If you're to be in contract negotiations anytime soon, take heart from the following story -- vendors can be bargained with.
Last night I attended the IT Fund for Kids Starlight Foundation dinner, and contrary to popular belief, these multi-million dollar multinationals do have hearts.
By the end of the night, around 600 attendees had raised AU$250,000 between them, with plenty more to come via personal donations and auction winners.
Of all the auctions on the night, the one that most captured my attention was for a clue to the all-important final trivia question.
As the bidding started at AU$500, people at a number of corporate tables raised their voices to bid, among them CSC Australia managing director Mike Shove.
Shove seemed intent on making this clue the property of the outsourcer, and as the dollar value climbed upwards in increments of AU$100, Shove confidently raised his hand each time.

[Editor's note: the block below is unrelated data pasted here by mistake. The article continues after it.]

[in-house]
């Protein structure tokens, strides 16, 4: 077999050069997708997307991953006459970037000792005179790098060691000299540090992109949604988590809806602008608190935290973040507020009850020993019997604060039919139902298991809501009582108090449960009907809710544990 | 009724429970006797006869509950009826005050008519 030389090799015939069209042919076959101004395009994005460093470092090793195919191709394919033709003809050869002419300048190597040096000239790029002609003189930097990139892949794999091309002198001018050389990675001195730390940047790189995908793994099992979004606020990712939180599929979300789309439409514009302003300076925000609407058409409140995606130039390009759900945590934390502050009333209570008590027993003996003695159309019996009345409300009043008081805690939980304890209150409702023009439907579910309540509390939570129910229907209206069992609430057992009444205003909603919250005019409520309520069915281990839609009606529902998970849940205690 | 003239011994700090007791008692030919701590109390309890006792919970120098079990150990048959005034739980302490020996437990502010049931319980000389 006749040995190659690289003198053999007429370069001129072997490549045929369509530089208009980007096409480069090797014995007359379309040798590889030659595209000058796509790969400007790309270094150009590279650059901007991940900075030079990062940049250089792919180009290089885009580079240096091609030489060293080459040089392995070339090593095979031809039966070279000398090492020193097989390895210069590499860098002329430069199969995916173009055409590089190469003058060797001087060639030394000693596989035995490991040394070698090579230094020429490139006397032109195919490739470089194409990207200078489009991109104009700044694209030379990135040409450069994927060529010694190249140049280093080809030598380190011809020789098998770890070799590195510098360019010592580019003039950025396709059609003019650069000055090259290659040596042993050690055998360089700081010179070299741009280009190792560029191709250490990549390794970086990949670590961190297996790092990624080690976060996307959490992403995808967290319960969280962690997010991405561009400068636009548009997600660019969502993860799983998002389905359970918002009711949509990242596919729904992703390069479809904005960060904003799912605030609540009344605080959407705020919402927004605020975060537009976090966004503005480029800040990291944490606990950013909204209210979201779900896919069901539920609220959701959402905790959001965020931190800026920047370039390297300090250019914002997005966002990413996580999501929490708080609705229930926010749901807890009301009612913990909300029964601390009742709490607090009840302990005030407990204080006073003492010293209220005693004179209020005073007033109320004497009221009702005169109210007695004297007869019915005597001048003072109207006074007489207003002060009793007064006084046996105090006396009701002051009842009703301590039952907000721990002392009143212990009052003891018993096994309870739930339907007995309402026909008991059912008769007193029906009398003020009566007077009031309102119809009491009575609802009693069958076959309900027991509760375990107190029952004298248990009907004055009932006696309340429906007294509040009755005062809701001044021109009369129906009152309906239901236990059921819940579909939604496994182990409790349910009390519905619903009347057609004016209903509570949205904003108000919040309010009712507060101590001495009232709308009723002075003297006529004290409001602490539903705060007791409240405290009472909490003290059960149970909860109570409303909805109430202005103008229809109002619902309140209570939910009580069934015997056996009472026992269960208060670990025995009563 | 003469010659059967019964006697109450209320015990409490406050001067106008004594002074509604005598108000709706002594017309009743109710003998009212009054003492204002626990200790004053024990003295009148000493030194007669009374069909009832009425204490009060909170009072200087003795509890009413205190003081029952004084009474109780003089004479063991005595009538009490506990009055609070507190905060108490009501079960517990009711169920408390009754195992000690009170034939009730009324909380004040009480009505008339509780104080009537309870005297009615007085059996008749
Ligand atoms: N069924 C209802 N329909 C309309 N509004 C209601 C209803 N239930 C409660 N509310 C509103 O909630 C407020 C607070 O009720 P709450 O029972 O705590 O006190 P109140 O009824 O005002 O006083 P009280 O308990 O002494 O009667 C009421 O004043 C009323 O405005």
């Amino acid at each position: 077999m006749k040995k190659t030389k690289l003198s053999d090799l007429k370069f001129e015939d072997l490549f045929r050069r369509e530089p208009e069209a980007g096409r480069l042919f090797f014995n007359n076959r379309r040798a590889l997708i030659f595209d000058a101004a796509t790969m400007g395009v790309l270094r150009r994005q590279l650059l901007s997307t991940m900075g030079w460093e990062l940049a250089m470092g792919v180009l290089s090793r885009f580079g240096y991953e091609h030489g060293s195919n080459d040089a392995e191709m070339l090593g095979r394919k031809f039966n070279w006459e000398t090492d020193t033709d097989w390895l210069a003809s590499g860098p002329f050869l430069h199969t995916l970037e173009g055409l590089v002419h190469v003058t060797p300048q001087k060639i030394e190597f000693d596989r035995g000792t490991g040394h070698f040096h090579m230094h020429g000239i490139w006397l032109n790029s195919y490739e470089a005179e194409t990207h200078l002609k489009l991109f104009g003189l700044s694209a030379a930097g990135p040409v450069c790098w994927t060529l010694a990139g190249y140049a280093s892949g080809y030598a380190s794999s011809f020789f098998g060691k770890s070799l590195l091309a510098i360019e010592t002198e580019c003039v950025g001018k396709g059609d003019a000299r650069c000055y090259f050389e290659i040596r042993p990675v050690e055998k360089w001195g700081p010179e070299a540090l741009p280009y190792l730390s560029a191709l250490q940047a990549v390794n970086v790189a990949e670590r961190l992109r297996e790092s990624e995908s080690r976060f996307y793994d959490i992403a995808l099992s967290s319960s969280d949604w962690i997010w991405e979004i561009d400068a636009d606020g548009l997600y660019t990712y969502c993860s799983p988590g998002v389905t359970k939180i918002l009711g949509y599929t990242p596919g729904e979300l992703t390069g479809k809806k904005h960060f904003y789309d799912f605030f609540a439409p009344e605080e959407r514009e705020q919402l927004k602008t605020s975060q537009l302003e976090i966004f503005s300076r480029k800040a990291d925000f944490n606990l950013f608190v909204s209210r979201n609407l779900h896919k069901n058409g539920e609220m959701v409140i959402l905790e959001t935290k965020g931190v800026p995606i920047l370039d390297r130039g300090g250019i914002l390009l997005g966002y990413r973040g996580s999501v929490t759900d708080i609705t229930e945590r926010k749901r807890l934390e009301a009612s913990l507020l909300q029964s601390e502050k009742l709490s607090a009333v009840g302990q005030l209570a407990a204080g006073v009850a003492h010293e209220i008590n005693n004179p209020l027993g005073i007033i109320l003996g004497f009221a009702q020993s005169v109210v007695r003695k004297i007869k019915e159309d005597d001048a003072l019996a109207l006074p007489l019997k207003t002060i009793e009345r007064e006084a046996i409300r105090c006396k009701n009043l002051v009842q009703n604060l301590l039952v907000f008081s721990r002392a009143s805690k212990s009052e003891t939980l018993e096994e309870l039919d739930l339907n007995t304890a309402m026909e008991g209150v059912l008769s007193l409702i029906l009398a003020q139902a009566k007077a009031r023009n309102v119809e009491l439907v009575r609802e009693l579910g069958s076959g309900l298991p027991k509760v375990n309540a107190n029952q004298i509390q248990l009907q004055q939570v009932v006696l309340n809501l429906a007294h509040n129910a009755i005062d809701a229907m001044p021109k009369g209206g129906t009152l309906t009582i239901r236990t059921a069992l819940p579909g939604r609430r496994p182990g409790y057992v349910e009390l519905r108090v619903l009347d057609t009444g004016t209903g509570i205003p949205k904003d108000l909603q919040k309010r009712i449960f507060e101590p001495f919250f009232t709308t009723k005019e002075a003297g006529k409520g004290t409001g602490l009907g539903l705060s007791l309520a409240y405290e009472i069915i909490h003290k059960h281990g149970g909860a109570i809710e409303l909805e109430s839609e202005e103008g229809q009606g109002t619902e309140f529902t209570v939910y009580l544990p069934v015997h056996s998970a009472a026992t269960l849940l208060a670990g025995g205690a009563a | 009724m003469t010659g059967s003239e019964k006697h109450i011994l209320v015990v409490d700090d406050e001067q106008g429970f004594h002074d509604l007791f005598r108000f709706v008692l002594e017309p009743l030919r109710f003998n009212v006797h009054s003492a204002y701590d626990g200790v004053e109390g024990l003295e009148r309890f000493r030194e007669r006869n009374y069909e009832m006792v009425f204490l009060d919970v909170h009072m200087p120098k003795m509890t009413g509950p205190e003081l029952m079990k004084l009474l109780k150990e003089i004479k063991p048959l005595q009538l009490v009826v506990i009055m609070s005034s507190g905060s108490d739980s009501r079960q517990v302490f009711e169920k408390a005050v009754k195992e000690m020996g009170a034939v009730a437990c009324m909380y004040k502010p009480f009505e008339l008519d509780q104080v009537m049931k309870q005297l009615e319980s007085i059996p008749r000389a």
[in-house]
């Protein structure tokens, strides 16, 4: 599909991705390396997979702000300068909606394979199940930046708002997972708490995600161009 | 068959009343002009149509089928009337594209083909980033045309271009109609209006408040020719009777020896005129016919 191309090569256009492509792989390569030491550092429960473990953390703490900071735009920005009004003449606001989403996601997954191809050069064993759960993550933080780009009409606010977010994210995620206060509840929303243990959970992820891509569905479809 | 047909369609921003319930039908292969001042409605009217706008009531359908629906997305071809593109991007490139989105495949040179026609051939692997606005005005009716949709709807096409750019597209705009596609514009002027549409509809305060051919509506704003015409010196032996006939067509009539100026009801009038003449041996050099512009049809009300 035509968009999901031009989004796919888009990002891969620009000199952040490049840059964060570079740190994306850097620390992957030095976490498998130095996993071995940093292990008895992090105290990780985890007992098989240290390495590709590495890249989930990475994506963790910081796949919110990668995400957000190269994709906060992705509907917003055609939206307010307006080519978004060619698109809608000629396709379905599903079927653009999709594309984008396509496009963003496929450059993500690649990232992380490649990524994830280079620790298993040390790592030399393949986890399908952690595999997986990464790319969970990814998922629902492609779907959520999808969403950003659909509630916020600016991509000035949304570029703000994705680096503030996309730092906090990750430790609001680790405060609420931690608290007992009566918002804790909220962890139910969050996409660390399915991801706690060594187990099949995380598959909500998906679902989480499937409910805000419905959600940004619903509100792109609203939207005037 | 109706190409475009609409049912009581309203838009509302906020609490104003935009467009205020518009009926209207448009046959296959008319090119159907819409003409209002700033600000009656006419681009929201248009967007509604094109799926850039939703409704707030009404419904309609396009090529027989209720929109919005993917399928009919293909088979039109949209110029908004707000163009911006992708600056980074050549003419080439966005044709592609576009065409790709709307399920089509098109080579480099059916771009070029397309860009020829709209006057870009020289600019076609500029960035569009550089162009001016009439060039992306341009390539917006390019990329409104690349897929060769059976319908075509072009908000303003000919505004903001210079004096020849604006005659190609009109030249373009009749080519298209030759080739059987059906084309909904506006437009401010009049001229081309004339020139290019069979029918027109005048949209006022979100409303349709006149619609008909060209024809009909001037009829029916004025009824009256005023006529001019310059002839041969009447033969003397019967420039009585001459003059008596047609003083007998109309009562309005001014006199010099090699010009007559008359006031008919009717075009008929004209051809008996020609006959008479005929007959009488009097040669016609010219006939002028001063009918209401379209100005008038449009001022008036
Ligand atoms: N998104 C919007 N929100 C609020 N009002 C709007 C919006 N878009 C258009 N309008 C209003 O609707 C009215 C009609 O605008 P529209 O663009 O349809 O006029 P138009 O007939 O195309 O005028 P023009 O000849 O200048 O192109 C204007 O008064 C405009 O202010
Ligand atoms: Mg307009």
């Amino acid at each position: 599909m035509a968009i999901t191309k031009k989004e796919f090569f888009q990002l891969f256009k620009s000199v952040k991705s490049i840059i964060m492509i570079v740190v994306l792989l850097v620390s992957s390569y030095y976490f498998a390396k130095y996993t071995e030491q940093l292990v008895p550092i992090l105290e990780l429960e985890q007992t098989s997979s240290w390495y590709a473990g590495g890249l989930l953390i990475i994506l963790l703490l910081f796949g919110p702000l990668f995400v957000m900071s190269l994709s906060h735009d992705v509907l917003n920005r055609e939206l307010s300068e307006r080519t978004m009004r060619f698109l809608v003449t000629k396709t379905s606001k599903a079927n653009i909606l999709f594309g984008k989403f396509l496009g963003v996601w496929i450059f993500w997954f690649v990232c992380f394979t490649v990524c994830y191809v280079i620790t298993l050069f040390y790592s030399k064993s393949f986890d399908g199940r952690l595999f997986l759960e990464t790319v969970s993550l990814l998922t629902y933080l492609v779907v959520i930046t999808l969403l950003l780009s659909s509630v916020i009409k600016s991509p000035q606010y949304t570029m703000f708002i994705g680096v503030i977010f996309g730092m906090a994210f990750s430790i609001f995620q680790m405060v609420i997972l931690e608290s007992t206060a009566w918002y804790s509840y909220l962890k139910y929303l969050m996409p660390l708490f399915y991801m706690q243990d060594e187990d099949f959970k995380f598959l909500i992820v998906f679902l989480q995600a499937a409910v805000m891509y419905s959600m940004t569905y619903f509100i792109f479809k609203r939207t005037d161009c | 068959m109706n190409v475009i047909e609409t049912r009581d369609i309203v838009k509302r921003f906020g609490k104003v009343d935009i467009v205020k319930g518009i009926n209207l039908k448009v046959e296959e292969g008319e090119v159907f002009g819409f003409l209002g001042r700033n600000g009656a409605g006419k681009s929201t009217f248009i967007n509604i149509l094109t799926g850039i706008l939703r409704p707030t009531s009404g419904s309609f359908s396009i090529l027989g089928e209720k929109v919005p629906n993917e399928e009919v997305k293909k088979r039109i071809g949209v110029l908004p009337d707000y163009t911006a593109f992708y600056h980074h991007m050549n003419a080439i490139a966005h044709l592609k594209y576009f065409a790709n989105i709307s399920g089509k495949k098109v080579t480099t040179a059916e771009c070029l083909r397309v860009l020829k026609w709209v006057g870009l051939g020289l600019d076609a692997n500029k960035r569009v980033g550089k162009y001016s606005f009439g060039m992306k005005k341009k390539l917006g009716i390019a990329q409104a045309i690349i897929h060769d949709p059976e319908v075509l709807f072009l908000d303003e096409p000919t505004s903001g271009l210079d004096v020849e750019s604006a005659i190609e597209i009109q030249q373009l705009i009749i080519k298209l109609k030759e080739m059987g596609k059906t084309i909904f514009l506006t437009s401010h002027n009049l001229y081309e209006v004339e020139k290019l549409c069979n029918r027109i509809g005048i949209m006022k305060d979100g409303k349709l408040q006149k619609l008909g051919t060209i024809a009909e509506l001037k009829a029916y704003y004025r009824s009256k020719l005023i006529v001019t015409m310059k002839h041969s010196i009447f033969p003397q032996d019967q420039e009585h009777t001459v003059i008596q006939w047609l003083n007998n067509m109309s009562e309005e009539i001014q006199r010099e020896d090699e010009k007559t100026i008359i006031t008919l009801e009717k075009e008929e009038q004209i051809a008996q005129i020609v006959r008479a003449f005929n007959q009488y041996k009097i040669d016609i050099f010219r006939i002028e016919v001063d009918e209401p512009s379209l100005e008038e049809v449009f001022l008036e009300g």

As the value approached AU$2,000, many bidding companies had fallen by the wayside, but Shove was still there.
Now admittedly a couple of grand is not a lot in business, but for an intangible like a trivia clue, it does make you wonder what constitutes value for money.
But just as Shove and CSC looked the likely winner, someone at another table across the room -- obscured from us -- entered the race.
Slowly but surely, Shove's arm took longer to shoot up. Where previously he was sitting forward and bidding confidently, he now seemed to be bidding reluctantly, urged on by those at his table.
His bidding opponent? Microsoft.
Now sitting quietly and bidding with a palpable lack of enthusiasm, Shove seemed resigned to defeat by the software monolith. To his credit though, he kept going, perhaps motivated by the good cause the bidding war was benefiting.
The arm wrestle took the clue's value up to the somewhat ludicrous total of AU$3,000.
And that's where it ended. Shove withdrew with a whimper and Microsoft secured the clue, but not the war (eBay were eventual Mensa trivia champions).
The moral of the story? Even the biggest of corporate giants can be manipulated to give up more dough to the little bloke.